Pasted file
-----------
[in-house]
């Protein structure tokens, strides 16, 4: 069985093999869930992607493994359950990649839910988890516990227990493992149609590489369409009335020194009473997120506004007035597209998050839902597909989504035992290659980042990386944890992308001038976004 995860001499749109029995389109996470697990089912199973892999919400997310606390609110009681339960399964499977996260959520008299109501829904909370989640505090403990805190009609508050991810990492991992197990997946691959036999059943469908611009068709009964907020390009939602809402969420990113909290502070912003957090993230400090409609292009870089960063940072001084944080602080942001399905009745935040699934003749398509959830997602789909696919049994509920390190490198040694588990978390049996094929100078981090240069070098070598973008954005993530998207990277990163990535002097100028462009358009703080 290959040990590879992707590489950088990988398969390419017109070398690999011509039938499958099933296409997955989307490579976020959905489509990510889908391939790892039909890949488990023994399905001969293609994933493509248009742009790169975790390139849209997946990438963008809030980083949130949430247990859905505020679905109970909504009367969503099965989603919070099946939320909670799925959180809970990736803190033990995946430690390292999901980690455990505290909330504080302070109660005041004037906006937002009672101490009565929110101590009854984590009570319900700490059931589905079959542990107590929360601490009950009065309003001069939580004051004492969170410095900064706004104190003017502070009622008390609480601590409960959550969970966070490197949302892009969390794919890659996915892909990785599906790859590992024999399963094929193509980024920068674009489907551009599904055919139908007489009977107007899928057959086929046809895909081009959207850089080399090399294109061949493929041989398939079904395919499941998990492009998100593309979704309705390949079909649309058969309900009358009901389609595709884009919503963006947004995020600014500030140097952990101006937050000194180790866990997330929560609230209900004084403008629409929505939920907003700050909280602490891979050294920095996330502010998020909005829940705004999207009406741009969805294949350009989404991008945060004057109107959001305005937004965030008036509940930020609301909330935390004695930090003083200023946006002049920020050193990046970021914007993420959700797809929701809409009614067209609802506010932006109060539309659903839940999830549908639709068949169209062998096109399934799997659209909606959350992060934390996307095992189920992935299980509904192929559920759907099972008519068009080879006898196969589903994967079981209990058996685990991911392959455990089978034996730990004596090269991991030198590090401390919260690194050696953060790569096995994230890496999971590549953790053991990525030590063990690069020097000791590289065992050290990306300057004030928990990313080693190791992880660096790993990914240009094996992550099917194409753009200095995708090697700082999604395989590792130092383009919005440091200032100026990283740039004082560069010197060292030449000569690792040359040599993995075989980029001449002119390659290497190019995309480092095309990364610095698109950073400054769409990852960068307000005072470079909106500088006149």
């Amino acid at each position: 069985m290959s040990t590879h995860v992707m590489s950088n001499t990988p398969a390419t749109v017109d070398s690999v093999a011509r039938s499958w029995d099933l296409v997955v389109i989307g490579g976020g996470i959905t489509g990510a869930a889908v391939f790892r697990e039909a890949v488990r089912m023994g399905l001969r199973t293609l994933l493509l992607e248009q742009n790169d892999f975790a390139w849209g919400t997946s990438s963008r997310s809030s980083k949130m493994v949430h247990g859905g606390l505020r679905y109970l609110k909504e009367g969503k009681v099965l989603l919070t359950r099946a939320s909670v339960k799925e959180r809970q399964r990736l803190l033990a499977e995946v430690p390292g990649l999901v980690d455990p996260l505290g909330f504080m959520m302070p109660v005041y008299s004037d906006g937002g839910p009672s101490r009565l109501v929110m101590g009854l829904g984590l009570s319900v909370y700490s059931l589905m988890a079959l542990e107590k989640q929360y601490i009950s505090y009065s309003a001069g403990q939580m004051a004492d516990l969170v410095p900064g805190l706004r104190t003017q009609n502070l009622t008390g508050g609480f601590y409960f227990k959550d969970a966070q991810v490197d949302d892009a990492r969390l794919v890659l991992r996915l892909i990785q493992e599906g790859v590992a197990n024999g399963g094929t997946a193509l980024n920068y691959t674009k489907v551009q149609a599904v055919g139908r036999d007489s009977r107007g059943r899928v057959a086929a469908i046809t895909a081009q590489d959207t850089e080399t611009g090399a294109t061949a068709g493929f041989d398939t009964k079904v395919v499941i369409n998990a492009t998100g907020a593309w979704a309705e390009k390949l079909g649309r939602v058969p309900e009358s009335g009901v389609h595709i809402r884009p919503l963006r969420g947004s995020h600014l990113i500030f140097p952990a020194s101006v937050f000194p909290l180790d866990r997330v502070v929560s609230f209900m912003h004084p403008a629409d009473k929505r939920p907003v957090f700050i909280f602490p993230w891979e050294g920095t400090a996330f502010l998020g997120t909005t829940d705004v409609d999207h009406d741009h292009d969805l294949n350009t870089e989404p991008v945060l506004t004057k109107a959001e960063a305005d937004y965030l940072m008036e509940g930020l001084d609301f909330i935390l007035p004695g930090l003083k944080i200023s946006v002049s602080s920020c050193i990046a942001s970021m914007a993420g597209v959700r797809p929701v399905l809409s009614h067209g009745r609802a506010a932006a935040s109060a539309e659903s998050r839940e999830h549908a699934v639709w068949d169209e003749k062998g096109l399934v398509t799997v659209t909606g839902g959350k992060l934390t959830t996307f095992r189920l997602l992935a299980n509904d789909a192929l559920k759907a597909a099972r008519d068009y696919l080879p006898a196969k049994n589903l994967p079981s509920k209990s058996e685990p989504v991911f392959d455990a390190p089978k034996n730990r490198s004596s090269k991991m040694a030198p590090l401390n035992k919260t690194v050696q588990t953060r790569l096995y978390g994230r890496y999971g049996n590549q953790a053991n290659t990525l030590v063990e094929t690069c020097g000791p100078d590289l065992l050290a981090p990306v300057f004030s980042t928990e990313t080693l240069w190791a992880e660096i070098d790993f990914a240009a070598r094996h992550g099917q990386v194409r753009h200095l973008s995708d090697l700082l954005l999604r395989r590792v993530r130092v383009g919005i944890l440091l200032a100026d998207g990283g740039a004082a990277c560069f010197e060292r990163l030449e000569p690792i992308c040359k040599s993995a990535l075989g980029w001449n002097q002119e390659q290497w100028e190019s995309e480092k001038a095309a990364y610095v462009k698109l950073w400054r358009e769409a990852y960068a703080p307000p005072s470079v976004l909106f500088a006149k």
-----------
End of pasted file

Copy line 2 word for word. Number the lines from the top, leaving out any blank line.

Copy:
């Protein structure tokens, strides 16, 4: 069985093999869930992607493994359950990649839910988890516990227990493992149609590489369409009335020194009473997120506004007035597209998050839902597909989504035992290659980042990386944890992308001038976004 995860001499749109029995389109996470697990089912199973892999919400997310606390609110009681339960399964499977996260959520008299109501829904909370989640505090403990805190009609508050991810990492991992197990997946691959036999059943469908611009068709009964907020390009939602809402969420990113909290502070912003957090993230400090409609292009870089960063940072001084944080602080942001399905009745935040699934003749398509959830997602789909696919049994509920390190490198040694588990978390049996094929100078981090240069070098070598973008954005993530998207990277990163990535002097100028462009358009703080 290959040990590879992707590489950088990988398969390419017109070398690999011509039938499958099933296409997955989307490579976020959905489509990510889908391939790892039909890949488990023994399905001969293609994933493509248009742009790169975790390139849209997946990438963008809030980083949130949430247990859905505020679905109970909504009367969503099965989603919070099946939320909670799925959180809970990736803190033990995946430690390292999901980690455990505290909330504080302070109660005041004037906006937002009672101490009565929110101590009854984590009570319900700490059931589905079959542990107590929360601490009950009065309003001069939580004051004492969170410095900064706004104190003017502070009622008390609480601590409960959550969970966070490197949302892009969390794919890659996915892909990785599906790859590992024999399963094929193509980024920068674009489907551009599904055919139908007489009977107007899928057959086929046809895909081009959207850089080399090399294109061949493929041989398939079904395919499941998990492009998100593309979704309705390949079909649309058969309900009358009901389609595709884009919503963006947004995020600014500030140097952990101006937050000194180790866990997330929560609230209900004084403008629409929505939920907003700050909280602490891979050294920095996330502010998020909005829940705004999207009406741009969805294949350009989404991008945060004057109107959001305005937004965030008036509940930020609301909330935390004695930090003083200023946006002049920020050193990046970021914007993420959700797809929701809409009614067209609802506010932006109060539309659903839940999830549908639709068949169209062998096109399934799997659209909606959350992060934390996307095992189920992935299980509904192929559920759907099972008519068009080879006898196969589903994967079981209990058996685990991911392959455990089978034996730990004596090269991991030198590090401390919260690194050696953060790569096995994230890496999971590549953790053991990525030590063990690069020097000791590289065992050290990306300057004030928990990313080693190791992880660096790993990914240009094996992550099917194409753009200095995708090697700082999604395989590792130092383009919005440091200032100026990283740039004082560069010197060292030449000569690792040359040599993995075989980029001449002119390659290497190019995309480092095309990364610095698109950073400054769409990852960068307000005072470079909106500088006149």